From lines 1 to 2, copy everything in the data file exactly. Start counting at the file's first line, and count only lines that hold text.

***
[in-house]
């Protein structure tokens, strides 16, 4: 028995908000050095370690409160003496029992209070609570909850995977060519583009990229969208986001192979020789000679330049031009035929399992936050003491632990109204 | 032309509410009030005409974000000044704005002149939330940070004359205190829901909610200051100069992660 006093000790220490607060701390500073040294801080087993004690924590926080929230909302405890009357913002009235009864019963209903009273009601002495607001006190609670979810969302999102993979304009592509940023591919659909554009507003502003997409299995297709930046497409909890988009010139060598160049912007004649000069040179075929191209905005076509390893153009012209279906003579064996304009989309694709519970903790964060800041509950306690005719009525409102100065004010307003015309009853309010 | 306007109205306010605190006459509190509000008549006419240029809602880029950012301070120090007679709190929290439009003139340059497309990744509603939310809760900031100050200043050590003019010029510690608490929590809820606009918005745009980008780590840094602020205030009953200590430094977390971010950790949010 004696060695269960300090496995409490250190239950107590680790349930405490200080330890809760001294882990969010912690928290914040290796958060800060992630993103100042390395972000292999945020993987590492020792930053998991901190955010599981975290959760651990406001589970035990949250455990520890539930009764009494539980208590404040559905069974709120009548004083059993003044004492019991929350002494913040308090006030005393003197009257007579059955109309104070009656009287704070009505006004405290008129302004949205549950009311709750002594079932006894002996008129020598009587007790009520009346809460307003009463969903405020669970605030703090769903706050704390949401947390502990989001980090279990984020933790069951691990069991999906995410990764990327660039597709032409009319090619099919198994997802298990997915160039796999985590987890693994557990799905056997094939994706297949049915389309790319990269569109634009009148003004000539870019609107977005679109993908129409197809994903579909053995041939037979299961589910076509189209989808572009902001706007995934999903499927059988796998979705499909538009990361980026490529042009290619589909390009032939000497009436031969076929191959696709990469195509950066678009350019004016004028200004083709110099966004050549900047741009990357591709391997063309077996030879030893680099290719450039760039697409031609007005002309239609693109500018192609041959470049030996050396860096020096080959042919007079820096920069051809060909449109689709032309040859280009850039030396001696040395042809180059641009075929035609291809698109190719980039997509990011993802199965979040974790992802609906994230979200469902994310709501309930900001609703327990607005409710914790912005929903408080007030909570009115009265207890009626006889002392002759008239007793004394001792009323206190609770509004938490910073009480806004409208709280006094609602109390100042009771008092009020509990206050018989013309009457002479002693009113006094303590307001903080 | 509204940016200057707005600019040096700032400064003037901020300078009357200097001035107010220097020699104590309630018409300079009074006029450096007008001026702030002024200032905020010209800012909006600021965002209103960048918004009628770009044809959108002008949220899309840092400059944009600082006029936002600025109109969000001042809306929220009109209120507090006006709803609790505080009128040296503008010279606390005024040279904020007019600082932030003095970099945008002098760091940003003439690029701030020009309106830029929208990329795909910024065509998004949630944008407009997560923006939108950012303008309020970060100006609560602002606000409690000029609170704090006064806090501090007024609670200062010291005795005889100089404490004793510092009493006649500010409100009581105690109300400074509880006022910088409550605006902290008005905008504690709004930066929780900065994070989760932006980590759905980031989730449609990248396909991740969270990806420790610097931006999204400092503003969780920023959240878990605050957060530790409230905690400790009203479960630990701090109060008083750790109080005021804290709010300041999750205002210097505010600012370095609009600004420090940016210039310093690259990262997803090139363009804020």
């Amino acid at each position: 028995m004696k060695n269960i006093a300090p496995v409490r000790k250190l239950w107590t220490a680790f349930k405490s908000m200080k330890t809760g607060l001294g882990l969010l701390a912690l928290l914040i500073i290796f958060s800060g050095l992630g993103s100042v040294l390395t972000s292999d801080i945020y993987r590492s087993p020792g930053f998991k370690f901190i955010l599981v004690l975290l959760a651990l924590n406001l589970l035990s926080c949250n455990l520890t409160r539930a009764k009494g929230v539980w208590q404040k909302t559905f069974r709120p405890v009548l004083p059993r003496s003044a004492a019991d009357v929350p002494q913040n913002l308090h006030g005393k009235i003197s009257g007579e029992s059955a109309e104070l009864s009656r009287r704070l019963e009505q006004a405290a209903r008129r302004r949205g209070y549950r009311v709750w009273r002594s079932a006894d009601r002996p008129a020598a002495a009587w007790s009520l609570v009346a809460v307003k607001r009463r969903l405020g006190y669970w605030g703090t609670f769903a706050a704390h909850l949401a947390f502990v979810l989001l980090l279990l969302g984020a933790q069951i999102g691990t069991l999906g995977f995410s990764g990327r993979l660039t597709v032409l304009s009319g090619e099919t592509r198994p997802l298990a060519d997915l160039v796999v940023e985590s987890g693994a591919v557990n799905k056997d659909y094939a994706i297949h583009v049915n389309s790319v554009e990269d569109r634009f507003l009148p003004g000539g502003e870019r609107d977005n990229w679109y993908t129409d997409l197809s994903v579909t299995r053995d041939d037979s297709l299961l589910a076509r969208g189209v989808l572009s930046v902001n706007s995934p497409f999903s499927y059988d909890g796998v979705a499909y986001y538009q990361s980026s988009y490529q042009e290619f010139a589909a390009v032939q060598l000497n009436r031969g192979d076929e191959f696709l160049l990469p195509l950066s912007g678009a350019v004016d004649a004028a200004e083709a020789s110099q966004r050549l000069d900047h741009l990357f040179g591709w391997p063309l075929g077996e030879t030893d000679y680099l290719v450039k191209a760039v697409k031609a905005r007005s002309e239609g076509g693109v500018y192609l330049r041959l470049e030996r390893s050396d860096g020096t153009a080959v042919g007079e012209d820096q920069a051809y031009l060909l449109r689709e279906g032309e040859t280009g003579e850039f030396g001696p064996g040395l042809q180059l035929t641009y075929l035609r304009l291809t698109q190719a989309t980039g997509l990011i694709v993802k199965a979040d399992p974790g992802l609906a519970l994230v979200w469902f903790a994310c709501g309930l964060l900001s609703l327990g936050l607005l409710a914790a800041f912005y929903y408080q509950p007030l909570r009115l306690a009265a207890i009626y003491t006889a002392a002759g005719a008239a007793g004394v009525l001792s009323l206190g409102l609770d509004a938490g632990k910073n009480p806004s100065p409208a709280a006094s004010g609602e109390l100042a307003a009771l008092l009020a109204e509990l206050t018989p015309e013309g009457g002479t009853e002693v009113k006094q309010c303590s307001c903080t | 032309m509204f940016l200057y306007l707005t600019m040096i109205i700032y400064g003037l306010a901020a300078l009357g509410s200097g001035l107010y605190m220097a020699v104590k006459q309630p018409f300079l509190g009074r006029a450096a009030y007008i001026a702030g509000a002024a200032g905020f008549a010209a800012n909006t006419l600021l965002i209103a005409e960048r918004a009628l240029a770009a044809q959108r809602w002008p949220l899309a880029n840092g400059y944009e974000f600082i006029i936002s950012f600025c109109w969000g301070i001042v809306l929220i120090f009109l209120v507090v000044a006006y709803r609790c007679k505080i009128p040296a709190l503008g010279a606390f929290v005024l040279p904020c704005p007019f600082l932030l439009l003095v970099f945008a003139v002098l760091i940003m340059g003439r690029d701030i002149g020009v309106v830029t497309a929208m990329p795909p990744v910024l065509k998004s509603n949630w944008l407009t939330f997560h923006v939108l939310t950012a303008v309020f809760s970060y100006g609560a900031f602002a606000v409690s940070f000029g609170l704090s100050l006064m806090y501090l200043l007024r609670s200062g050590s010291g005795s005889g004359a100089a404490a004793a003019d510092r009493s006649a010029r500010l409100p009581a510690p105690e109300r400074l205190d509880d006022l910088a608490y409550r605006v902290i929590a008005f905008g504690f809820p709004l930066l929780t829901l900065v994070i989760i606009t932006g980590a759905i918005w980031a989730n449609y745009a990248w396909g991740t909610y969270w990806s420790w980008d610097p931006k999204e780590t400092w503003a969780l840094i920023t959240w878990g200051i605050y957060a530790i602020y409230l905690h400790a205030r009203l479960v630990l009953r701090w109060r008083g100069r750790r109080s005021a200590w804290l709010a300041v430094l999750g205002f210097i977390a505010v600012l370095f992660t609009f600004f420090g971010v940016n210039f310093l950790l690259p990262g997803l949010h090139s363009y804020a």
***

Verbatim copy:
[in-house]
């Protein structure tokens, strides 16, 4: 028995908000050095370690409160003496029992209070609570909850995977060519583009990229969208986001192979020789000679330049031009035929399992936050003491632990109204 | 032309509410009030005409974000000044704005002149939330940070004359205190829901909610200051100069992660 006093000790220490607060701390500073040294801080087993004690924590926080929230909302405890009357913002009235009864019963209903009273009601002495607001006190609670979810969302999102993979304009592509940023591919659909554009507003502003997409299995297709930046497409909890988009010139060598160049912007004649000069040179075929191209905005076509390893153009012209279906003579064996304009989309694709519970903790964060800041509950306690005719009525409102100065004010307003015309009853309010 | 306007109205306010605190006459509190509000008549006419240029809602880029950012301070120090007679709190929290439009003139340059497309990744509603939310809760900031100050200043050590003019010029510690608490929590809820606009918005745009980008780590840094602020205030009953200590430094977390971010950790949010 004696060695269960300090496995409490250190239950107590680790349930405490200080330890809760001294882990969010912690928290914040290796958060800060992630993103100042390395972000292999945020993987590492020792930053998991901190955010599981975290959760651990406001589970035990949250455990520890539930009764009494539980208590404040559905069974709120009548004083059993003044004492019991929350002494913040308090006030005393003197009257007579059955109309104070009656009287704070009505006004405290008129302004949205549950009311709750002594079932006894002996008129020598009587007790009520009346809460307003009463969903405020669970605030703090769903706050704390949401947390502990989001980090279990984020933790069951691990069991999906995410990764990327660039597709032409009319090619099919198994997802298990997915160039796999985590987890693994557990799905056997094939994706297949049915389309790319990269569109634009009148003004000539870019609107977005679109993908129409197809994903579909053995041939037979299961589910076509189209989808572009902001706007995934999903499927059988796998979705499909538009990361980026490529042009290619589909390009032939000497009436031969076929191959696709990469195509950066678009350019004016004028200004083709110099966004050549900047741009990357591709391997063309077996030879030893680099290719450039760039697409031609007005002309239609693109500018192609041959470049030996050396860096020096080959042919007079820096920069051809060909449109689709032309040859280009850039030396001696040395042809180059641009075929035609291809698109190719980039997509990011993802199965979040974790992802609906994230979200469902994310709501309930900001609703327990607005409710914790912005929903408080007030909570009115009265207890009626006889002392002759008239007793004394001792009323206190609770509004938490910073009480806004409208709280006094609602109390100042009771008092009020509990206050018989013309009457002479002693009113006094303590307001903080 | 509204940016200057707005600019040096700032400064003037901020300078009357200097001035107010220097020699104590309630018409300079009074006029450096007008001026702030002024200032905020010209800012909006600021965002209103960048918004009628770009044809959108002008949220899309840092400059944009600082006029936002600025109109969000001042809306929220009109209120507090006006709803609790505080009128040296503008010279606390005024040279904020007019600082932030003095970099945008002098760091940003003439690029701030020009309106830029929208990329795909910024065509998004949630944008407009997560923006939108950012303008309020970060100006609560602002606000409690000029609170704090006064806090501090007024609670200062010291005795005889100089404490004793510092009493006649500010409100009581105690109300400074509880006022910088409550605006902290008005905008504690709004930066929780900065994070989760932006980590759905980031989730449609990248396909991740969270990806420790610097931006999204400092503003969780920023959240878990605050957060530790409230905690400790009203479960630990701090109060008083750790109080005021804290709010300041999750205002210097505010600012370095609009600004420090940016210039310093690259990262997803090139363009804020």